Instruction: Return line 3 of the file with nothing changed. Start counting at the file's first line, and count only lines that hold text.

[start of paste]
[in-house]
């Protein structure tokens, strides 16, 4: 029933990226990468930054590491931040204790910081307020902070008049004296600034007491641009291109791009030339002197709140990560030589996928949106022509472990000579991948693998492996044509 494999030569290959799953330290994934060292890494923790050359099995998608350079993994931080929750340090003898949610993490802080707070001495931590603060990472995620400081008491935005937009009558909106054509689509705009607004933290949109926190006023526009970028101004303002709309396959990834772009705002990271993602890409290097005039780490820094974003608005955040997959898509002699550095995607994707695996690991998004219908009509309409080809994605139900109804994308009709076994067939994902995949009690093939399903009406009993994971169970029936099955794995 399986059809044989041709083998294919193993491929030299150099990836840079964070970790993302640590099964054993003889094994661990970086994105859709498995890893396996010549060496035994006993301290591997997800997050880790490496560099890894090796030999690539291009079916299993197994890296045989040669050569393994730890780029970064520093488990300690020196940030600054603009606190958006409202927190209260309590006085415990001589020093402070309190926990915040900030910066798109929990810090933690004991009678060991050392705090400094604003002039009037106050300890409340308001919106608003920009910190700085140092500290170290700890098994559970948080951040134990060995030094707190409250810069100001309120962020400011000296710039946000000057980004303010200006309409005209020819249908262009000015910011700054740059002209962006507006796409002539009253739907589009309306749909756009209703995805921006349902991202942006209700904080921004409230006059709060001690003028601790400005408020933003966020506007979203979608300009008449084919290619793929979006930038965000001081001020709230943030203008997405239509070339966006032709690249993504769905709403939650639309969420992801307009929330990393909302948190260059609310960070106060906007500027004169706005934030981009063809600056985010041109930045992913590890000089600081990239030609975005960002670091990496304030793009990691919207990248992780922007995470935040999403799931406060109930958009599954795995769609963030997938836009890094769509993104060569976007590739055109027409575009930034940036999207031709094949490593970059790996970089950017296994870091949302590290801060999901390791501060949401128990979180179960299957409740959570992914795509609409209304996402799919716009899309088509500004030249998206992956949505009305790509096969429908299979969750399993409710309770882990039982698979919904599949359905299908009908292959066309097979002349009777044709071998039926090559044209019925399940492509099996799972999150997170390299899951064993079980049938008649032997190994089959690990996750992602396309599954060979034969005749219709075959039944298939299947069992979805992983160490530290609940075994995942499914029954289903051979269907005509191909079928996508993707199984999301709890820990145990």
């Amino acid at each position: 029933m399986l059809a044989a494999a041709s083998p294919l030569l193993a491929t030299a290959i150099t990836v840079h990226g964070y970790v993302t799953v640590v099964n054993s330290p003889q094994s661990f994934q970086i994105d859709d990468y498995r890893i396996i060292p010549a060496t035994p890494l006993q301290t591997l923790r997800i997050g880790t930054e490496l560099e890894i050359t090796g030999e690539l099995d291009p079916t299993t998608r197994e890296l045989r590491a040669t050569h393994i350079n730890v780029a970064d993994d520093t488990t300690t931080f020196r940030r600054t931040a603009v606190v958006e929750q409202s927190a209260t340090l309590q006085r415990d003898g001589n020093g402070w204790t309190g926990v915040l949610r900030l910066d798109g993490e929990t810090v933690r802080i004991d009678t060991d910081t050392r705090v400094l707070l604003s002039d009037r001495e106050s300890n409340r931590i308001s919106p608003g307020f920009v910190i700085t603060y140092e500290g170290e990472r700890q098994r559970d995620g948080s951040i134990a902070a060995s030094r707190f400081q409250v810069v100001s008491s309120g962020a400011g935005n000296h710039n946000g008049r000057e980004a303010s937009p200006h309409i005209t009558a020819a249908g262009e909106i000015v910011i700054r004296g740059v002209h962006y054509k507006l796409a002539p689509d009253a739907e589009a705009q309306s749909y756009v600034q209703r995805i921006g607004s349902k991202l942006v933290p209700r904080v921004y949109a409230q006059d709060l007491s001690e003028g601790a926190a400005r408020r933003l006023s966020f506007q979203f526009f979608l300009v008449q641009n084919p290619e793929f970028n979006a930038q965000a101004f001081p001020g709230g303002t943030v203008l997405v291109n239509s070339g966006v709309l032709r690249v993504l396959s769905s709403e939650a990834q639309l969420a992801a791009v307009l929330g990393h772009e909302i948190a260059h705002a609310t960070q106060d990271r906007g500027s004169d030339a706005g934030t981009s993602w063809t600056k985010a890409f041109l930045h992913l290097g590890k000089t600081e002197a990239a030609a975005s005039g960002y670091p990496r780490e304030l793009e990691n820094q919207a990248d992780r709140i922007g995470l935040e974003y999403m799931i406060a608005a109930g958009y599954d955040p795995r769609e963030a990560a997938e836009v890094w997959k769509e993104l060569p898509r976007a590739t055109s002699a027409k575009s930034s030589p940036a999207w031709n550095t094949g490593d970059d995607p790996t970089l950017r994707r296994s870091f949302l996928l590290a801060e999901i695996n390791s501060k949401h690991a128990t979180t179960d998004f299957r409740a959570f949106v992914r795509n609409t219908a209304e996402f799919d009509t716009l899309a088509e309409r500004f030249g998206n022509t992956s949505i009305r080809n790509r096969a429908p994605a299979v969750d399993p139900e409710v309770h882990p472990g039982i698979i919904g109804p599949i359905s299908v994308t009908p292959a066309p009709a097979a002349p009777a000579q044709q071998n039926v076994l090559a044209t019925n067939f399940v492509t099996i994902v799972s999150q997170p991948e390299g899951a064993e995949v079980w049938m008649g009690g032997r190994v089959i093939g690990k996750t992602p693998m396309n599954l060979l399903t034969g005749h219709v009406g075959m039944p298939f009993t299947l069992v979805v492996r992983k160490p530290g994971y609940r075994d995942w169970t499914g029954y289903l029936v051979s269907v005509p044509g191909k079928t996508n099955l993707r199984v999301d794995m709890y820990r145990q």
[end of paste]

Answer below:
């Amino acid at each position: 029933m399986l059809a044989a494999a041709s083998p294919l030569l193993a491929t030299a290959i150099t990836v840079h990226g964070y970790v993302t799953v640590v099964n054993s330290p003889q094994s661990f994934q970086i994105d859709d990468y498995r890893i396996i060292p010549a060496t035994p890494l006993q301290t591997l923790r997800i997050g880790t930054e490496l560099e890894i050359t090796g030999e690539l099995d291009p079916t299993t998608r197994e890296l045989r590491a040669t050569h393994i350079n730890v780029a970064d993994d520093t488990t300690t931080f020196r940030r600054t931040a603009v606190v958006e929750q409202s927190a209260t340090l309590q006085r415990d003898g001589n020093g402070w204790t309190g926990v915040l949610r900030l910066d798109g993490e929990t810090v933690r802080i004991d009678t060991d910081t050392r705090v400094l707070l604003s002039d009037r001495e106050s300890n409340r931590i308001s919106p608003g307020f920009v910190i700085t603060y140092e500290g170290e990472r700890q098994r559970d995620g948080s951040i134990a902070a060995s030094r707190f400081q409250v810069v100001s008491s309120g962020a400011g935005n000296h710039n946000g008049r000057e980004a303010s937009p200006h309409i005209t009558a020819a249908g262009e909106i000015v910011i700054r004296g740059v002209h962006y054509k507006l796409a002539p689509d009253a739907e589009a705009q309306s749909y756009v600034q209703r995805i921006g607004s349902k991202l942006v933290p209700r904080v921004y949109a409230q006059d709060l007491s001690e003028g601790a926190a400005r408020r933003l006023s966020f506007q979203f526009f979608l300009v008449q641009n084919p290619e793929f970028n979006a930038q965000a101004f001081p001020g709230g303002t943030v203008l997405v291109n239509s070339g966006v709309l032709r690249v993504l396959s769905s709403e939650a990834q639309l969420a992801a791009v307009l929330g990393h772009e909302i948190a260059h705002a609310t960070q106060d990271r906007g500027s004169d030339a706005g934030t981009s993602w063809t600056k985010a890409f041109l930045h992913l290097g590890k000089t600081e002197a990239a030609a975005s005039g960002y670091p990496r780490e304030l793009e990691n820094q919207a990248d992780r709140i922007g995470l935040e974003y999403m799931i406060a608005a109930g958009y599954d955040p795995r769609e963030a990560a997938e836009v890094w997959k769509e993104l060569p898509r976007a590739t055109s002699a027409k575009s930034s030589p940036a999207w031709n550095t094949g490593d970059d995607p790996t970089l950017r994707r296994s870091f949302l996928l590290a801060e999901i695996n390791s501060k949401h690991a128990t979180t179960d998004f299957r409740a959570f949106v992914r795509n609409t219908a209304e996402f799919d009509t716009l899309a088509e309409r500004f030249g998206n022509t992956s949505i009305r080809n790509r096969a429908p994605a299979v969750d399993p139900e409710v309770h882990p472990g039982i698979i919904g109804p599949i359905s299908v994308t009908p292959a066309p009709a097979a002349p009777a000579q044709q071998n039926v076994l090559a044209t019925n067939f399940v492509t099996i994902v799972s999150q997170p991948e390299g899951a064993e995949v079980w049938m008649g009690g032997r190994v089959i093939g690990k996750t992602p693998m396309n599954l060979l399903t034969g005749h219709v009406g075959m039944p298939f009993t299947l069992v979805v492996r992983k160490p530290g994971y609940r075994d995942w169970t499914g029954y289903l029936v051979s269907v005509p044509g191909k079928t996508n099955l993707r199984v999301d794995m709890y820990r145990q």